19 April 2023
Last November eBird enhanced their Status and Trends website with cool interactive maps of overall abundance, weekly abundance, population trends and range for nearly 700 species. The population trends are fascinating for two reasons: northward movement and curious exceptions.
Many eastern species are moving their breeding ranges northward. For some it’s starkly obvious that they’re declining in the Southeastern U.S. and increasing in the northern U.S. and southern Canada. Click HERE to see 12 good examples at Cottonwood Post.
Blue jay (Cyanocitta cristata) trends are doubly fascinating. Jays are definitely moving north but with a curious exception in south Florida (why increasing there?). Check out their trends map. Blue is good, red is bad.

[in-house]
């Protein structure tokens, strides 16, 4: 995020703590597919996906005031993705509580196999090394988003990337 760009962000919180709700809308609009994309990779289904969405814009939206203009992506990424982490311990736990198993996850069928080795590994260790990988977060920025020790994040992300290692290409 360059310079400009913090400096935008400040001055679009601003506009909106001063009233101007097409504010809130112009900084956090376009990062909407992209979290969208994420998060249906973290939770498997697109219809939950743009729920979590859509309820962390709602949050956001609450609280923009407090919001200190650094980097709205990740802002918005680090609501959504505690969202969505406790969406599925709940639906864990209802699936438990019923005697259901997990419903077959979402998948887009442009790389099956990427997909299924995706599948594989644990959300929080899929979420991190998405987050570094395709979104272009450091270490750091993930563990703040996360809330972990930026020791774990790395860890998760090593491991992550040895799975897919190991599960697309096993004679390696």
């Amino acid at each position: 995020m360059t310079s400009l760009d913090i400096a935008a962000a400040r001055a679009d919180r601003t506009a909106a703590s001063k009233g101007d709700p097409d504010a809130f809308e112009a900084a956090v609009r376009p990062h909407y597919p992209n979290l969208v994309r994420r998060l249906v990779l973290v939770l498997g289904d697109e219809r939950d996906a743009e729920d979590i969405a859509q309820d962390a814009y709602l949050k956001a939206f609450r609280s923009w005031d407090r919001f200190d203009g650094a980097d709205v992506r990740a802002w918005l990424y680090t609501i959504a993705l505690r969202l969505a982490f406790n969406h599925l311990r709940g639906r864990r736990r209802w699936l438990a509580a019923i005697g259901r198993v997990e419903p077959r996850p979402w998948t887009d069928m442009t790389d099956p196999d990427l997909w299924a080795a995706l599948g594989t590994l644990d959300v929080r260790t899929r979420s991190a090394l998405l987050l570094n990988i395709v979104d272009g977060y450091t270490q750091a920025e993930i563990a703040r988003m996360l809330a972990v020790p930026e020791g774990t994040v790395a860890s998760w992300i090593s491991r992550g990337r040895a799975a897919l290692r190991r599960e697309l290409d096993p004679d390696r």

Most of Pennsylvania has no change in blue jay abundance but did you see the tiny red dot near Pittsburgh? Where is that decline? Drill into the map on the eBird website using these step-by-step screenshots to guide you.
First, click to Explore all Status and Trends Species on eBird. When you get there, click on Search all species at top right.
I searched for Blue Jay and got a global map. Click on the [Trends] button. Still too tiny! Click on the + sign at top left to zoom in.
As I zoomed in it became apparent that nothing has changed (i.e. white dots) for blue jays in our region until I found that red dot in Cranberry Township. I hovered my cursor over it and found that blue jays declined there 7.5% from 2007 to 2021. I wonder why…
Meanwhile wood thrushes (Hylocichla mustelina) are the curious exception. Though declining overall their trends map doesn’t show the predictable north-south pattern.
Wood thrushes are declining in the Northeast but increasing in the Southern Appalachians and Alabama. A line of “No Change” runs from approximately Kingston, Ontario to Charlottesville, Virginia. Again, I wonder why…
Try this for yourself at Explore all Status and Trends Species at eBird.
(photos by Steve Gosser, maps from Cornell University eBird Status and Trends)
ebird species migration weekly abundance trends